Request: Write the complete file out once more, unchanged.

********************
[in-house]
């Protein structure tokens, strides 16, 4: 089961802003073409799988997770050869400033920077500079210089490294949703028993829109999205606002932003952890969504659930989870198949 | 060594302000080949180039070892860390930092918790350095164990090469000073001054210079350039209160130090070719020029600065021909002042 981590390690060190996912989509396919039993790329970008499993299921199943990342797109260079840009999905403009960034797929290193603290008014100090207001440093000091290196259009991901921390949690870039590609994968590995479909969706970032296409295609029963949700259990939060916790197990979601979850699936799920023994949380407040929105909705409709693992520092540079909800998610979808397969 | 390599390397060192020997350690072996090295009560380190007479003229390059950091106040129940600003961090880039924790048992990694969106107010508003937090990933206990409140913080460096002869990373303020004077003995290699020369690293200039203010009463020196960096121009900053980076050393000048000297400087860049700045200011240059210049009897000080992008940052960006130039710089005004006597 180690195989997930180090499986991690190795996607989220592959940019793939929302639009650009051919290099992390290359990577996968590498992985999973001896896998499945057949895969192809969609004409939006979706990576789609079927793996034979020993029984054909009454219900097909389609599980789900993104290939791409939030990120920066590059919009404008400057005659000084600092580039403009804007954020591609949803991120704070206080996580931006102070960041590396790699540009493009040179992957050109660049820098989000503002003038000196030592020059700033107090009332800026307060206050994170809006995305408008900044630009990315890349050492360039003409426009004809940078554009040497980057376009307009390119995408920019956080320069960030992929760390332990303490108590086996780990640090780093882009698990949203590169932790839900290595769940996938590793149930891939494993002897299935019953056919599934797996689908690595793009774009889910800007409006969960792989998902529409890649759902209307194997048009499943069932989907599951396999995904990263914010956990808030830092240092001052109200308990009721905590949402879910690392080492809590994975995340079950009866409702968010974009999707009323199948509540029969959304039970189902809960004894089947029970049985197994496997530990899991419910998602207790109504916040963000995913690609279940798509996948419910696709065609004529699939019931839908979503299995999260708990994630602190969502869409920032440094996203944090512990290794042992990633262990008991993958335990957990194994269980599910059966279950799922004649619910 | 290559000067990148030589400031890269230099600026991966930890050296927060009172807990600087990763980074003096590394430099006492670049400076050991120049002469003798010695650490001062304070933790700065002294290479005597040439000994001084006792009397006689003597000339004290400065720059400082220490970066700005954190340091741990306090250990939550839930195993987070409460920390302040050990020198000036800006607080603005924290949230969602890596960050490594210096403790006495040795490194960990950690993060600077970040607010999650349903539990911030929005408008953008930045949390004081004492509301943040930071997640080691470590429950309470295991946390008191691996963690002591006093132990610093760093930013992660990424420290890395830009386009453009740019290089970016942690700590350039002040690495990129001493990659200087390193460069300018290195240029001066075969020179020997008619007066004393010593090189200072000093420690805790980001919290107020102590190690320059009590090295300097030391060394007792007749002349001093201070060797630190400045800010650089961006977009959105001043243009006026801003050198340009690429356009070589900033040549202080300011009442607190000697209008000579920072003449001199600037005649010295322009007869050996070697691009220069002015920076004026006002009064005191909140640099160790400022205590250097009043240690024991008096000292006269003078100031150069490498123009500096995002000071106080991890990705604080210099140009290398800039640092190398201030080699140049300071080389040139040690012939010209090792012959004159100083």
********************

[in-house]
């Protein structure tokens, strides 16, 4: 089961802003073409799988997770050869400033920077500079210089490294949703028993829109999205606002932003952890969504659930989870198949 | 060594302000080949180039070892860390930092918790350095164990090469000073001054210079350039209160130090070719020029600065021909002042 981590390690060190996912989509396919039993790329970008499993299921199943990342797109260079840009999905403009960034797929290193603290008014100090207001440093000091290196259009991901921390949690870039590609994968590995479909969706970032296409295609029963949700259990939060916790197990979601979850699936799920023994949380407040929105909705409709693992520092540079909800998610979808397969 | 390599390397060192020997350690072996090295009560380190007479003229390059950091106040129940600003961090880039924790048992990694969106107010508003937090990933206990409140913080460096002869990373303020004077003995290699020369690293200039203010009463020196960096121009900053980076050393000048000297400087860049700045200011240059210049009897000080992008940052960006130039710089005004006597 180690195989997930180090499986991690190795996607989220592959940019793939929302639009650009051919290099992390290359990577996968590498992985999973001896896998499945057949895969192809969609004409939006979706990576789609079927793996034979020993029984054909009454219900097909389609599980789900993104290939791409939030990120920066590059919009404008400057005659000084600092580039403009804007954020591609949803991120704070206080996580931006102070960041590396790699540009493009040179992957050109660049820098989000503002003038000196030592020059700033107090009332800026307060206050994170809006995305408008900044630009990315890349050492360039003409426009004809940078554009040497980057376009307009390119995408920019956080320069960030992929760390332990303490108590086996780990640090780093882009698990949203590169932790839900290595769940996938590793149930891939494993002897299935019953056919599934797996689908690595793009774009889910800007409006969960792989998902529409890649759902209307194997048009499943069932989907599951396999995904990263914010956990808030830092240092001052109200308990009721905590949402879910690392080492809590994975995340079950009866409702968010974009999707009323199948509540029969959304039970189902809960004894089947029970049985197994496997530990899991419910998602207790109504916040963000995913690609279940798509996948419910696709065609004529699939019931839908979503299995999260708990994630602190969502869409920032440094996203944090512990290794042992990633262990008991993958335990957990194994269980599910059966279950799922004649619910 | 290559000067990148030589400031890269230099600026991966930890050296927060009172807990600087990763980074003096590394430099006492670049400076050991120049002469003798010695650490001062304070933790700065002294290479005597040439000994001084006792009397006689003597000339004290400065720059400082220490970066700005954190340091741990306090250990939550839930195993987070409460920390302040050990020198000036800006607080603005924290949230969602890596960050490594210096403790006495040795490194960990950690993060600077970040607010999650349903539990911030929005408008953008930045949390004081004492509301943040930071997640080691470590429950309470295991946390008191691996963690002591006093132990610093760093930013992660990424420290890395830009386009453009740019290089970016942690700590350039002040690495990129001493990659200087390193460069300018290195240029001066075969020179020997008619007066004393010593090189200072000093420690805790980001919290107020102590190690320059009590090295300097030391060394007792007749002349001093201070060797630190400045800010650089961006977009959105001043243009006026801003050198340009690429356009070589900033040549202080300011009442607190000697209008000579920072003449001199600037005649010295322009007869050996070697691009220069002015920076004026006002009064005191909140640099160790400022205590250097009043240690024991008096000292006269003078100031150069490498123009500096995002000071106080991890990705604080210099140009290398800039640092190398201030080699140049300071080389040139040690012939010209090792012959004159100083």